Anton: Well, hopefully people have got some tickets [laughs]…  We’ve been rehearsing really hard for this tour, so we’ve integrated some things that people have never heard before, which is cool.  We’ve got some kind of long, improvised sections, and then people will hear most of the tracks from O Monolith, and few from earlier on in our career, as well.  It’s kind of a bit of a new set, because we started touring – like I said – in September, and we’ve been going pretty hard since then, so it’s a bit nice for us to kind of rethink things and freshen things up and get some brand-new ideas in there.

Izzy: On a related note, do you have a particular favorite album track at the moment, whether one that you’ve really been enjoying playing live or that might signify where your future sounds might be headed?

Anton: I think we all really enjoy “Undergrowth.”  It’s kind of different.  It’s got a really different tempo to what we normally play, so that’s quite a nice welcome change in the set.  Also, we’ve been playing it for a really long time.  We usually do it after we’ve played something quite challenging or quite loose, and then when that comes on we all feel suddenly very confident again.  I’m enjoying playing [“If You Had Seen the Bull’s Swimming Attempts You Would Have Stayed Away”] as well.  I get to make a really loud, screeching sound right at the start, which is quite fun.

Izzy: You’re touring with Water From Your Eyes, who I also totally love.  How did you get hooked up with them, and what do you think about their music?

Anton: We’ve been big fans of their music ever since that album came out; that’s an amazing album.  We were really lucky that they said, “Yes,” to doing it!  It’s too late now, they can’t pull out [laughs]!  Basically, we were looking for someone to support us, and we suggested them to our managers, and they got in touch with them and they said, “Yes,” and it was simple as that.  It’s really important to us to play with people that we really like, and we quite like playing with other bands or acts that have a slightly different setup to us.  It’s kind of like a nice variety for the audience.  We’re not really bothered about trying to find a band that sounds like a different version of us, or sounds really similar, or whatever.  And I think they’re a nice contrast.  It should be a cool evening for the audiences that come on this run.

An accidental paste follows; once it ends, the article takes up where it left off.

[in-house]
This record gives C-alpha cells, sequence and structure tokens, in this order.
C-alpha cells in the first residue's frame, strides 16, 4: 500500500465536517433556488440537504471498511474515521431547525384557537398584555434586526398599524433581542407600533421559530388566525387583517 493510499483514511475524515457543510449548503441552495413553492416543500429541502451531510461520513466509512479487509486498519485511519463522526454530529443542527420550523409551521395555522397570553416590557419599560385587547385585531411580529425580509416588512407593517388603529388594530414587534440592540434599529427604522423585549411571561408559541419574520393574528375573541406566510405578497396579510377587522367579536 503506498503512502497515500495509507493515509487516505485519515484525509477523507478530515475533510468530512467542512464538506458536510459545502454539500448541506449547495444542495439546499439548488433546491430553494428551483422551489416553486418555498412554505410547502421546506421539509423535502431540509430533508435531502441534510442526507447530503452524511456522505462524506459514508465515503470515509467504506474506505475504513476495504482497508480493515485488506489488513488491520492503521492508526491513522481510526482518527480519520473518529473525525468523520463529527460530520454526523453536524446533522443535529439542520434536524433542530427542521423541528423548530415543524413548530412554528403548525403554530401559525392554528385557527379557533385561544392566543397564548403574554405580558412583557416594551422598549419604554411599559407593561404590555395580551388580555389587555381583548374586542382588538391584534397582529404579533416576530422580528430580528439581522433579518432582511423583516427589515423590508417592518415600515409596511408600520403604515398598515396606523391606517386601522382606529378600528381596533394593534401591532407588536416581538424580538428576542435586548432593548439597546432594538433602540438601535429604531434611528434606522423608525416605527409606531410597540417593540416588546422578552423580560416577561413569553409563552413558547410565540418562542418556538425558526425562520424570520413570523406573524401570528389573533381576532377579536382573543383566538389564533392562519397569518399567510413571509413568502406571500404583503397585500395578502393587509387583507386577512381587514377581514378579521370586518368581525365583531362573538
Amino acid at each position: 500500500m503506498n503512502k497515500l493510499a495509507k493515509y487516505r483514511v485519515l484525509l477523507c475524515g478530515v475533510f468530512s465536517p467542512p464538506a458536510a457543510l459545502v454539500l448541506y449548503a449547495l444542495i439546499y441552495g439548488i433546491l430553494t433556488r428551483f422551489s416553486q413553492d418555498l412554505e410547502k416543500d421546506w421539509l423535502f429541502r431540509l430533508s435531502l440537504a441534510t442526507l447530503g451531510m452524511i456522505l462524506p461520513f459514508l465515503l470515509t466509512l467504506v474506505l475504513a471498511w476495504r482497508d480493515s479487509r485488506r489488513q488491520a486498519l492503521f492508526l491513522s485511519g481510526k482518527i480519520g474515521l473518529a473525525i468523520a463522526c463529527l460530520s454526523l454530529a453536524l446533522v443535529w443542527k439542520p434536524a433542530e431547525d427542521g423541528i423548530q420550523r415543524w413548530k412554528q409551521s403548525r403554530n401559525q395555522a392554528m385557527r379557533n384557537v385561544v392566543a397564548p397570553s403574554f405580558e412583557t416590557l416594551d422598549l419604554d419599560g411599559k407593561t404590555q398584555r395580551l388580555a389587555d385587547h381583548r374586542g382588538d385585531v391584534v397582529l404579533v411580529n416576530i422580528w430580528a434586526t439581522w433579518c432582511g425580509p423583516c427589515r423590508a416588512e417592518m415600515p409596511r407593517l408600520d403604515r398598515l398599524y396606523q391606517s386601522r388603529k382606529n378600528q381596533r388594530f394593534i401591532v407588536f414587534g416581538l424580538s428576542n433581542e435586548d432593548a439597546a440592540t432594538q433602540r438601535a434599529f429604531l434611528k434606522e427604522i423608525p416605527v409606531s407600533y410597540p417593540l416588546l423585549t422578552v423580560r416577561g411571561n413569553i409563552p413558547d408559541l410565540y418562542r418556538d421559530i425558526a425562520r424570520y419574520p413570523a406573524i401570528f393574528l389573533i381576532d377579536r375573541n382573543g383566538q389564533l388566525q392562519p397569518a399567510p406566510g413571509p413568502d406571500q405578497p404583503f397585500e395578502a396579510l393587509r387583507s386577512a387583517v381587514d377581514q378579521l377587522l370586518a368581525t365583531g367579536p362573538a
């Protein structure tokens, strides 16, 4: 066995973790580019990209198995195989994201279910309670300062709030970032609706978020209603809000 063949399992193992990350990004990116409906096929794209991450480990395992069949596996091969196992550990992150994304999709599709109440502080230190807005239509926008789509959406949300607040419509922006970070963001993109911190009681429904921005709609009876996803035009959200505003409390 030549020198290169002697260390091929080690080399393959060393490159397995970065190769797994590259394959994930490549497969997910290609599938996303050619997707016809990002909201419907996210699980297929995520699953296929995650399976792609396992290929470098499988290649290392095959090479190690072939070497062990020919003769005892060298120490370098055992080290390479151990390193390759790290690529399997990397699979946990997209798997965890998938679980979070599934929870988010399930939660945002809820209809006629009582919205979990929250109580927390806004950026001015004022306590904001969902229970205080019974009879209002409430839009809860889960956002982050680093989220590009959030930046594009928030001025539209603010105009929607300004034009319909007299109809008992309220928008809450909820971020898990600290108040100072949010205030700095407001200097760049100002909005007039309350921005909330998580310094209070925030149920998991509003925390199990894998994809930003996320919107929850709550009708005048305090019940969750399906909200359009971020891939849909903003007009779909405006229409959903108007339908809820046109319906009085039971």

Izzy: Finally, what’s next for the band, after this US tour?  How are you hoping and planning to spend the remainder of 2024?

Anton: We’ve got like a month off after it, which is really nice.  It’s the first time we’ve had a month off for ages, so that’s gonna be really nice [laughs].  We’ve just got loads of gigs after that, lots of which haven’t been announced yet.  But we’re gonna be going to parts of the world we haven’t been to before and we’re doing some festivals this summer.  And then things should be a little bit more quiet in the autumn.  We’re still writing music and coming out with new things.  So, yeah, it’s pretty busy…

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During the day Izzy Cihak teaches transgression, subversion, and revolution at Temple University. At night he haunts Philthy's best venues to cover worthwhile acts for Philthy Mag. Morrissey is everything to him and, in their own heads, all of his friends see themselves as Zooey Deschanel.